On the 5th of October we celebrated the end of one of our six-week programmes in Ocean View, Cape Town. Over the past four years, we have had the honour and privilege to work with inspiring communities across SA who are not only changing their lives, but who are passionate about changing their families lives and their communities. Our work in serving these communities is focused on changing and bettering lifestyles through nutritional education and generating an understanding about how eating habits, and the consumption of certain products, play a role in our quality of life and health.
Over the past six weeks, a group of 32 women from Ocean View took part in our 13th educational programme, with the aim to educate and empower themselves to make healthier food and lifestyle choices through dietary education, meal and budget planning, and general nutritional awareness. During this programme, many of the women experienced positive changes in their health. The closing event this weekend was to celebrate and acknowledge their inspiring progress! Euodia Samson, one of the original facilitators of the first programme in Ocean View in 2015 was MC of the event. This programme was different in that it was our first ethics approved, independently assessed programme, via our research team at the University of Cape Town (UCT).
“This mixed-method pilot study will evaluate the Eat Better SA programme quantitatively, by measuring participants’ diet and health, and qualitatively by interviewing them about their lived experiences with taking part,” says Dr James Smith, a researcher at UCT.
Even though our programme is aimed at improving health, the ripple effect of real, long-lasting change is far-reaching. In the words of Professor Tim Noakes who attended our closing ceremony, “when people become healthier, their lives improve: crime goes down and people’s lives change”. We should all be getting behind an initiative that sets out to achieve results on a such a scale.
“We teach people how to eat according to a budget of R30-R40 a day. Our communities are telling us that this is achievable because some have stayed low carb for over 4 years since our very first group,” says Dr Hassina Kajee, specialist physician overseeing the medical teamand patients on this programme.
Some of the women who took part in the programme shared the results and impact they have experienced so far. The most important part about this initiative is seeing how the participants take complete ownership of what they are taught and truly make it a lifestyle change. The success of this programme is based on how the participants can implement what they have learnt into their daily lives and this group has achieved this far beyond what we could have imagined.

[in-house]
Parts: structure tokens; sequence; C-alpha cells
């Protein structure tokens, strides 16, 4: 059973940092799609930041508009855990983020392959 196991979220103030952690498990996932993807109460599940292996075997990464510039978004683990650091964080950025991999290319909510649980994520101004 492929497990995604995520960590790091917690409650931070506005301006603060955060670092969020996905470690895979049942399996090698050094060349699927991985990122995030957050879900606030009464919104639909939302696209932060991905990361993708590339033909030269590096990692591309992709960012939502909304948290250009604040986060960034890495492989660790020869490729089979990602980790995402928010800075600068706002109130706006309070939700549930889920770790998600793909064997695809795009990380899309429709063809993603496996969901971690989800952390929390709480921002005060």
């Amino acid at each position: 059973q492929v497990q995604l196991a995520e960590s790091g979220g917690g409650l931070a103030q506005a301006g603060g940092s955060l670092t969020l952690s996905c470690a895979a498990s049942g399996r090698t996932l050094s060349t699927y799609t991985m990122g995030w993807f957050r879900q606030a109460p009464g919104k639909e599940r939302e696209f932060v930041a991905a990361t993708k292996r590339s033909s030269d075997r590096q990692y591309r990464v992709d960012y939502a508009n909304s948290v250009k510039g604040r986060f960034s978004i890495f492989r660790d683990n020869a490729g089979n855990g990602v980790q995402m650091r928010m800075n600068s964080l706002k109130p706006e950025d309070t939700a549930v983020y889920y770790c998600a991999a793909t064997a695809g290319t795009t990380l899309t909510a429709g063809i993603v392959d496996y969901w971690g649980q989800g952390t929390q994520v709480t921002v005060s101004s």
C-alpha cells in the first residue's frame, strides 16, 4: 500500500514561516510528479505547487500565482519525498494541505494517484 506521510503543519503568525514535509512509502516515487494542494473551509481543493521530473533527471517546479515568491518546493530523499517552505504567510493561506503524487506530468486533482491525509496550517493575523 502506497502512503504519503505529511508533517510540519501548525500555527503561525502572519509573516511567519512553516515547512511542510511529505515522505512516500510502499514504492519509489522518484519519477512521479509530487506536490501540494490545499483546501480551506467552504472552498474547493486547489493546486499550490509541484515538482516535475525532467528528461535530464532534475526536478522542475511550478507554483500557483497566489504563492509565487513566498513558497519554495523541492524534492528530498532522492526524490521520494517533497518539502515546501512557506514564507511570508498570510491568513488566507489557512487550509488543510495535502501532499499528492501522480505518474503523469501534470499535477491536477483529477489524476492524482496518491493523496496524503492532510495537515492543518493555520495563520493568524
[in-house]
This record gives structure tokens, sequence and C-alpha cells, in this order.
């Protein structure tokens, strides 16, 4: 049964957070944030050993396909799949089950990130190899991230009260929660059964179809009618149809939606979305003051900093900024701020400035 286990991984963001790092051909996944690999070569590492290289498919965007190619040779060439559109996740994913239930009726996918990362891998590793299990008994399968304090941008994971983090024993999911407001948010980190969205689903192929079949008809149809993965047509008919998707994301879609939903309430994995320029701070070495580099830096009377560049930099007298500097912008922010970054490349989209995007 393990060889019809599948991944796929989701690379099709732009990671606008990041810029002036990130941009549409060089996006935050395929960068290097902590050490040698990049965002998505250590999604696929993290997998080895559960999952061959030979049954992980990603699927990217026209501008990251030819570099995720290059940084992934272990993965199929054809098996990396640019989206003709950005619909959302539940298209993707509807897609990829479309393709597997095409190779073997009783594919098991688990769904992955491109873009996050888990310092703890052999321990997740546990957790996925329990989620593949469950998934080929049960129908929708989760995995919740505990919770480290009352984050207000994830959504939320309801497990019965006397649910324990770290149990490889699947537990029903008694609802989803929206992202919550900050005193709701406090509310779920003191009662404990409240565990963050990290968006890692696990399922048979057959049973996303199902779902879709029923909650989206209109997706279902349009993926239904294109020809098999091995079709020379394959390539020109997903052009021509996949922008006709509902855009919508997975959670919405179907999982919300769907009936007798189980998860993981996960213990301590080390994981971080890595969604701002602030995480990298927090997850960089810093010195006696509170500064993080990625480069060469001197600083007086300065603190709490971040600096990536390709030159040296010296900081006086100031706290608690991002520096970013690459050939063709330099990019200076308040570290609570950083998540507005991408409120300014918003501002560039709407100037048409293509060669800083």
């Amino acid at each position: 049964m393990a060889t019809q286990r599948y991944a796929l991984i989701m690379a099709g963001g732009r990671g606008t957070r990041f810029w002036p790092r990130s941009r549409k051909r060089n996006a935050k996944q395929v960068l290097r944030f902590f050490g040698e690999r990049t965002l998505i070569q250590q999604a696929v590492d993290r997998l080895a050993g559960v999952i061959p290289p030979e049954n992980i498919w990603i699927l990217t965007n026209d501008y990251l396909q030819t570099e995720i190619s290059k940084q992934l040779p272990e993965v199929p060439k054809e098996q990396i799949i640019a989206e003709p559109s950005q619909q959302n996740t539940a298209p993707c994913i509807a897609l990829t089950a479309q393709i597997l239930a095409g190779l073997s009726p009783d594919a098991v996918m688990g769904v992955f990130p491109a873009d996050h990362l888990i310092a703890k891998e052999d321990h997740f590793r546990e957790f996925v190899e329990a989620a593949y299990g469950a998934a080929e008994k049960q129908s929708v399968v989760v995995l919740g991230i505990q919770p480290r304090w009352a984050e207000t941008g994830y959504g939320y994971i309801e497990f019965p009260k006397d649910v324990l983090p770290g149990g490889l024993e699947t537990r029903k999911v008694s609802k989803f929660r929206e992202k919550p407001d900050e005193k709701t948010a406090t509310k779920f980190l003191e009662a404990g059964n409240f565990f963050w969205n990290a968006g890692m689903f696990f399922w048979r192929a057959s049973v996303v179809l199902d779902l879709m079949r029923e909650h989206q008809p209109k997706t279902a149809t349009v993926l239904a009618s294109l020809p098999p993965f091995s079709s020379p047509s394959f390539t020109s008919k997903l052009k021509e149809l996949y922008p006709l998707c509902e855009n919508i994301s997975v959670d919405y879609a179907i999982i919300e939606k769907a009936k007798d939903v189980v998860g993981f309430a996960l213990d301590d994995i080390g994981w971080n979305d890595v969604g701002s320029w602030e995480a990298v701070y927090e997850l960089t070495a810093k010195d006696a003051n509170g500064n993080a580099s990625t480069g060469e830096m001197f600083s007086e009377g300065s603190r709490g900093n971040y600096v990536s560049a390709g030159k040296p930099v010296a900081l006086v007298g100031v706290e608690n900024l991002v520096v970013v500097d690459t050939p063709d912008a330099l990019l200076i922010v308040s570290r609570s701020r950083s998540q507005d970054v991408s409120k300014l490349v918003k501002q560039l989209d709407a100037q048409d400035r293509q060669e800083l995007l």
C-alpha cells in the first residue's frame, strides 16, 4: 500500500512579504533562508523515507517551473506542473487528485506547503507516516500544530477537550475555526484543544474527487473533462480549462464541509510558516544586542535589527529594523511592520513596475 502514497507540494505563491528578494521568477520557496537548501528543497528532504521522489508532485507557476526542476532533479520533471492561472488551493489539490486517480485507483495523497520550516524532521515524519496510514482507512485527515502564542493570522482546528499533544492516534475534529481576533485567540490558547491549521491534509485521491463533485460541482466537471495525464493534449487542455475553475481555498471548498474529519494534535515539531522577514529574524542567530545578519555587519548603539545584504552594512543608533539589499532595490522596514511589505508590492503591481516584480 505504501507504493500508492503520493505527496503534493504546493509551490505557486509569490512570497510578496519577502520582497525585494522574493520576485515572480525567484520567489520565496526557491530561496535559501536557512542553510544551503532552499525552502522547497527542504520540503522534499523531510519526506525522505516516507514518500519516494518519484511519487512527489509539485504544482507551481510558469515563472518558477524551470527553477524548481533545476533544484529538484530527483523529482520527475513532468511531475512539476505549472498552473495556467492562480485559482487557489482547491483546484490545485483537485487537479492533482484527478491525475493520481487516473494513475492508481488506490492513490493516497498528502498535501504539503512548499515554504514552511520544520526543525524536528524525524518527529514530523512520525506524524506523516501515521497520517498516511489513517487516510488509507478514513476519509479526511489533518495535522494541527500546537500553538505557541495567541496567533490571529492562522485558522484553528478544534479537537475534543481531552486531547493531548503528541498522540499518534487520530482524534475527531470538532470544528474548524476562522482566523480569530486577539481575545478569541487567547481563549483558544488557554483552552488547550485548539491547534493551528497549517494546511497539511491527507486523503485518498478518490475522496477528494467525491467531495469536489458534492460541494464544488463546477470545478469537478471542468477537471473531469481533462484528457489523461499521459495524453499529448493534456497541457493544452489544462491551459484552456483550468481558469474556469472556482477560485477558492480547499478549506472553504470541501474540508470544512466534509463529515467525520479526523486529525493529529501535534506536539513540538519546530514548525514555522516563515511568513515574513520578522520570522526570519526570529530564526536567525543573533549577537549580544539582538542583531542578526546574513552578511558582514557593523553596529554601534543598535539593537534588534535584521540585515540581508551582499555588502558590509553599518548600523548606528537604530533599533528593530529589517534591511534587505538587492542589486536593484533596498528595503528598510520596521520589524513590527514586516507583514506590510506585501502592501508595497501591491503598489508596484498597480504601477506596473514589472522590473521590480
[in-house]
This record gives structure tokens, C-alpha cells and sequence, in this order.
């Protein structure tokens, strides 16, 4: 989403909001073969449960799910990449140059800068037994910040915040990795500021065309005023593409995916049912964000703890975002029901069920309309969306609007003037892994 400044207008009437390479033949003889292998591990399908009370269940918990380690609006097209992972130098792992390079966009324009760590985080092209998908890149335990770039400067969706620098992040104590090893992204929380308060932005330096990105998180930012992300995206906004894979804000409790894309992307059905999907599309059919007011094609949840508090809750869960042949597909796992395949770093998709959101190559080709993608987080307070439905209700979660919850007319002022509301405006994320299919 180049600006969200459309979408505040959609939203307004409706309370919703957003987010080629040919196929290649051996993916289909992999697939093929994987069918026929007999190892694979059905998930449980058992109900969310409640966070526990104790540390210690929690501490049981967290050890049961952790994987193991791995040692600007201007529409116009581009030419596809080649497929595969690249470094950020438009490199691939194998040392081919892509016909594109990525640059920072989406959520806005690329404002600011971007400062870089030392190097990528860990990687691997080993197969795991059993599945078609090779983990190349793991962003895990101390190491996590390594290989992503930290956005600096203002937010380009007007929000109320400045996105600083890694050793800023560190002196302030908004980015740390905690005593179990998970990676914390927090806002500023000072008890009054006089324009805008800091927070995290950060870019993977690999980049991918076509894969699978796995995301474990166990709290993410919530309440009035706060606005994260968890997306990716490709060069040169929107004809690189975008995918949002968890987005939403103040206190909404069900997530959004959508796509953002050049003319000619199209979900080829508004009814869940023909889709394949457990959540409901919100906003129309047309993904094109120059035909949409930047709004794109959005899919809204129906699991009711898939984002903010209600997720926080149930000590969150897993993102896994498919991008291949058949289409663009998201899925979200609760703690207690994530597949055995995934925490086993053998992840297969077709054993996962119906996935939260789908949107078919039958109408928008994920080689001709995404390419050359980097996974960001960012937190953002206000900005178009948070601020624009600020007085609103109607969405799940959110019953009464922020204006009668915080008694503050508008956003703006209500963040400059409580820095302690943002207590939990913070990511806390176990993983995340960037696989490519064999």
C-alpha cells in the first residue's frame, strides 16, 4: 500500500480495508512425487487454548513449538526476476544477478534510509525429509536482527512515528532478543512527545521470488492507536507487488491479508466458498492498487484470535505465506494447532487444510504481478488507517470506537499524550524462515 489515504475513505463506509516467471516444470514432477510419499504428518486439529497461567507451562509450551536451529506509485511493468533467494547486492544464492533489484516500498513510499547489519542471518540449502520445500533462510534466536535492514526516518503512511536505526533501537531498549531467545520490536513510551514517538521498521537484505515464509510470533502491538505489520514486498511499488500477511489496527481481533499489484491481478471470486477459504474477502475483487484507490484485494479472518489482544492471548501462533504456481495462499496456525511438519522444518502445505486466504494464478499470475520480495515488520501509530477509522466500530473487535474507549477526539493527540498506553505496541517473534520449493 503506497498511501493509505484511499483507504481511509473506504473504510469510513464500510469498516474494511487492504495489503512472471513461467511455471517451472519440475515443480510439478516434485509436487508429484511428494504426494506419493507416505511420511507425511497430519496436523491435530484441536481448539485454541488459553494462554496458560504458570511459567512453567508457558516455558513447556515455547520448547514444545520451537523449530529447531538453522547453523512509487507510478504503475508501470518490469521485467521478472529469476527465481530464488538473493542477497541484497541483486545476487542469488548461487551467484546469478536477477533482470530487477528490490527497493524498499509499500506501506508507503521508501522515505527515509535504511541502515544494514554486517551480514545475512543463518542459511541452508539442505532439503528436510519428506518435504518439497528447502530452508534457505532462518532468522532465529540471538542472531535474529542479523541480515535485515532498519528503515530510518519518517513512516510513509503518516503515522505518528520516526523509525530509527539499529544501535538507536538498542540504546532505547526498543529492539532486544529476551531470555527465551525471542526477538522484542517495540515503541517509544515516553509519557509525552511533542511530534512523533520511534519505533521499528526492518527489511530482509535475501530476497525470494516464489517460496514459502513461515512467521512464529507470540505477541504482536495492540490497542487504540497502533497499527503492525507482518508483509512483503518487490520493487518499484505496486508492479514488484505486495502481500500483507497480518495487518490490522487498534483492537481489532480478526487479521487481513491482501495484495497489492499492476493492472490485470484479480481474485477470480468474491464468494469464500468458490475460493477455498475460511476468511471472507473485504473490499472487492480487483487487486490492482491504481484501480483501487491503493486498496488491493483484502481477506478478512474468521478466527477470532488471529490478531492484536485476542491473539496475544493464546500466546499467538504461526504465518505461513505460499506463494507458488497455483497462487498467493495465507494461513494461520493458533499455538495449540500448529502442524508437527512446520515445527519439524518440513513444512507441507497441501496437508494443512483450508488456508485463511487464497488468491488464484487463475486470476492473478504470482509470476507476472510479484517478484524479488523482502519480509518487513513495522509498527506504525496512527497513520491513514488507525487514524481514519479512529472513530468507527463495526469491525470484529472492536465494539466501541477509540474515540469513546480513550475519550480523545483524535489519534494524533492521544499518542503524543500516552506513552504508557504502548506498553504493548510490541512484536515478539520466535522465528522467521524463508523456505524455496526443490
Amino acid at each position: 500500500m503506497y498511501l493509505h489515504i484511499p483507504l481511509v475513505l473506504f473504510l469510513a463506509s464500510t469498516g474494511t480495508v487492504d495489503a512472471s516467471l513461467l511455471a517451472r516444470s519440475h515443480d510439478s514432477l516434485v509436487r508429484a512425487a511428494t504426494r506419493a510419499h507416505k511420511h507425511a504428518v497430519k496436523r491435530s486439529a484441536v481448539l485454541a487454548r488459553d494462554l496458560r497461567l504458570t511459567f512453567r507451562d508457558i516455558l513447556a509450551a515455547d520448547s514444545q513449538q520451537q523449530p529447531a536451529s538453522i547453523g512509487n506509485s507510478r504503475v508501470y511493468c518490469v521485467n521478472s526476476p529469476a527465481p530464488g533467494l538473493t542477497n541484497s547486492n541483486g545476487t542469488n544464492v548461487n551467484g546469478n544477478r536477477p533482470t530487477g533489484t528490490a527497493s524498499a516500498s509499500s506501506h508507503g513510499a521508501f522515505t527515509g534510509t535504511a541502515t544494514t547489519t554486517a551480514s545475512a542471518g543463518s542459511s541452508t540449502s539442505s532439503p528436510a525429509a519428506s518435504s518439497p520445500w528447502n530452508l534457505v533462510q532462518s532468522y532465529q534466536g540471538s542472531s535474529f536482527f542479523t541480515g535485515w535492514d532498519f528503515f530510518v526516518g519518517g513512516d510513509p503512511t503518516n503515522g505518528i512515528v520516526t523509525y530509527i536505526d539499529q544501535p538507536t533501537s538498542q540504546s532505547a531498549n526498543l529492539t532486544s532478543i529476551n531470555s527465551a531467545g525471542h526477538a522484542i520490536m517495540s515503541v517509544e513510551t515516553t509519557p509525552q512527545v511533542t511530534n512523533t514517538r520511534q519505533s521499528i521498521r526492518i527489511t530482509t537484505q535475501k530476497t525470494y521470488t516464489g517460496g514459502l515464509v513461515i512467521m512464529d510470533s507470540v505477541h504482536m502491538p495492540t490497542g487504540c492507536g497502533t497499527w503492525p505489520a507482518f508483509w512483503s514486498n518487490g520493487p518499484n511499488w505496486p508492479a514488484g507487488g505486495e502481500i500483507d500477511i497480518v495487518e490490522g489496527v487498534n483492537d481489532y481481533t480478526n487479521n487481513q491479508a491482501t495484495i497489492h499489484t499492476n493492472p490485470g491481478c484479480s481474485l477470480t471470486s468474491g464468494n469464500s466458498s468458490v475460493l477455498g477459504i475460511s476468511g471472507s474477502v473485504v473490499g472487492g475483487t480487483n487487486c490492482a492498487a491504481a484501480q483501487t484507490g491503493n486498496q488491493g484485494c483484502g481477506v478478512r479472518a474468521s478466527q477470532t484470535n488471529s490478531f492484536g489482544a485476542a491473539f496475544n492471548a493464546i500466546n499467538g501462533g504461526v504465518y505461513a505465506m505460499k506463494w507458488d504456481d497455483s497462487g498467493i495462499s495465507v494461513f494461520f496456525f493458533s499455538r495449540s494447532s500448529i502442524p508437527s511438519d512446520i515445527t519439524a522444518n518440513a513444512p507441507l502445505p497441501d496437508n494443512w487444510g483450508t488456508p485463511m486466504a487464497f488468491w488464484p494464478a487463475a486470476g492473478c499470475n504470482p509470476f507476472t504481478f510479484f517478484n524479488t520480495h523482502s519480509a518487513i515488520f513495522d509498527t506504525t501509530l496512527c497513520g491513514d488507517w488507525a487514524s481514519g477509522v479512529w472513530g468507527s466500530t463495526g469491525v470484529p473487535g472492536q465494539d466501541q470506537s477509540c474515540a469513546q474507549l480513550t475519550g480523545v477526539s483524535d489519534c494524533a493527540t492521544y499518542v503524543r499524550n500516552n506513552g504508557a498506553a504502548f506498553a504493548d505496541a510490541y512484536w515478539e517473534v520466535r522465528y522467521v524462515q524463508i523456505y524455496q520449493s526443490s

Hearing stories of people who have put in the work and have taken our teachings and health facilitators to the next level is a true indicator of change. Diabetes expert and MD, Dr Neville Wellington, shared a heartfelt statement when he said “hearing [the women’s stories] will change government policy”. This is a marker of change in the community and South Africa as a nation.
Closing the event, foundation COO Jayne Bullen, left us with encouragement when she urged the participants to find a way to honour the road they have just walked, this left us thinking about what we can do in our everyday life to make sure we can commit to this change that has us feeling empowered, stronger and healthier in just six weeks. Lastly, we should all be owners of what is available for us to eat and work at improving this – we need to question the options we have available to us and we should be questioning why there are so few healthy alternatives. ‘We have to be courageous in our questions to all levels of society that are telling us that if we are from a previously under-served community, we do not deserve quality foods for ourselves and our children, which in reality means a better future for our country and communities. Good quality food should not be a luxury of the wealthy in our country!’
Some context in our current medical system as noted by Dr Hassina Kajee
In our current medical system and training of medical students, the first step in managing a patient with borderline hypertension or prediabetes is ‘lifestyle modification’. Here the doctor will tell the patient two things: 1) lose weight 2) exercise.
Never before in all my training or experience have I had a patient come back and NOT need pills because they have somehow managed to lose weight by changing their lifestyle. There is no ‘lifestyle modification team’ that we can refer our patients to in our government hospitals.
This is why we founded Eat Better South Africa. Under the umbrella of The Noakes Foundation and supported by Professor Tim Noakes’ dedication towards improving health in our communities, we are committed to partnering with communities and creating Lifestyle Modification Teams tailor-made for different communities.
As a physician, I was trained for years on HOW to prescribe medication. Now, I never get tired of DE-prescribing medication. I never tire of meeting people elated to be relieved from arthritis for the first time in decades. I never tire of seeing hypertensive patients reduce and remove medication, of diabetics managing their disease with diet without needing a pill, of HBA1C’s UNDER 5 without pills or insulin – just a strict low carbohydrate diet. Our communities are telling us that this is achievable because some have stayed low carb for over 4 years since our very first intervention.
This is growth. This to me is the oath I took to ‘first do no harm’.
A big thank you to our affiliates, Gracious Bakers, Banting Blvd., Keto Nutrition, Nutriseed and LowCarb4Life for generously donating towards this event. If you would like to learn more about our affiliate programme, contact us at firstname.lastname@example.org
By Jana Retief